Another good thing is the fact that the songs are really diverse. Except for the Hard Rock spirit, some compositions have a ballad feel to them, like “Far Beyond,” with its deep, slightly trance-like atmosphere that could make one think of Pink Floyd easily. The guitar solos are rather simple, but this kind of music does not require anything crazy. These solos are supposed to express emotions, not show off skills.

The composition that ends the album, “Sweet Child,” is the longest one. The mysterious verses and bridge contrast with the powerful chorus, but that’s the kind of contrast that makes songs amazing. Funny enough, this song does sound a fair bit like the famous “Sweet Child” by Guns ’n’ Roses, but in all honesty, it’s even better. If there is anything there to complain about, then it’s the outro – the song ends way too abruptly, but other than that? Nothing.

To sum everything up, this album is a really good piece of work and the band certainly does deserve more recognition than they have so far. There’s genuinely nothing that could be disliked about their music, as long as one likes the oldies. What is particularly praiseworthy is the fact that despite sounding like many bands from the past decades, The Riven do not copy other artists. They’re not a band that claims to be bringing Rock Music back to life while simply ripping off AC/DC, Led Zeppelin or any other group. Speaking of AC/DC, one of their last songs with Bon Scott on vocals says that “It’s A Long Way To The Top If You Wanna Rock ’n’ Roll.” Hopefully, it won’t be too long for these guys.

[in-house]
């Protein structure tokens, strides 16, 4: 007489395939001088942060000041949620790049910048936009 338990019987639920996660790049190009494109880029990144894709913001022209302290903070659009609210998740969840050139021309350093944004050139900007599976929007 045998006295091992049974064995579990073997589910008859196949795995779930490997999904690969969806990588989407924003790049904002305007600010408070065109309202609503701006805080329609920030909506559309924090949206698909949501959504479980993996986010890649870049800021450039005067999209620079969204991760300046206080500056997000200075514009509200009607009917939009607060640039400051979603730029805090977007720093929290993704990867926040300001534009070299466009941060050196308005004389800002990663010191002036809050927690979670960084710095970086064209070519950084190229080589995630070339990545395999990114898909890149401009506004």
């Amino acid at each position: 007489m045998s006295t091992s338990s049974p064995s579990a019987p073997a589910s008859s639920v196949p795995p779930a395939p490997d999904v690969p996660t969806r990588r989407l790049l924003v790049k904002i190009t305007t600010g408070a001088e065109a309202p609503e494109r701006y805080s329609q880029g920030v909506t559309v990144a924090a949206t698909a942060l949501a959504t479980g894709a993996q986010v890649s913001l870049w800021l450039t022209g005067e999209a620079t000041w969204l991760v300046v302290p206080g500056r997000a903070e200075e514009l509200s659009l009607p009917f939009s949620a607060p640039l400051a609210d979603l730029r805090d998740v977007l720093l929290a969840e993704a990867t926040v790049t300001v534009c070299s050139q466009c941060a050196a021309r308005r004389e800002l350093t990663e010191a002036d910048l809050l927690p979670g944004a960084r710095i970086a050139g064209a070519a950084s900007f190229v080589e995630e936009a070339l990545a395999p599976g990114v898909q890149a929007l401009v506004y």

• Miłosz Mikołaj Nizioł

    Miłosz is a reviewer here at Metal Express Radio. He was born somewhere in Europe and now lives elsewhere in Europe. Miłosz is a writer and it has always been his passion. Aside from that, Miłosz is also a bass player - back in his UK days he played in various bands, some of which made it to have their place in the history of Metal; this includes an English high speed Thrash Metal act Rager that got mentioned in Contract in Blood: A History Of UK Thrash Metal (Glasper, I., 2018).   When enjoying live music as a member of the audience, Milosz never says no to circle pits and a good wall of death. Besides Metal, Milosz has a very wide range of interests that don't need to be specified here since they're not about Metal. One of them can be, actually: Milosz LOVES coming up with parodies of various songs lyrics.   Milosz's Top 25 bands (in the following order) are: The Beatles Deep Purple & Black Sabbath Queen ]v[ E G A D E T ]-[ (until 24.05.2021, but still) Judas Priest Iron Maiden (first three albums mostly) Twisted Sister Mötley Crüe KISS (preferably with Ace and Peter) Exodus Overkill Pantera Rainbow (and DIO of course) Savatage Running Wild Testament Pink Floyd ABBA Red Hot Chili Peppers Death Dire Straits Alestorm Motörhead

    View all posts

Be the first to comment

Leave a Reply

Your email address will not be published.


This site is protected by reCAPTCHA and the Google Privacy Policy and Terms of Service apply.

The reCAPTCHA verification period has expired. Please reload the page.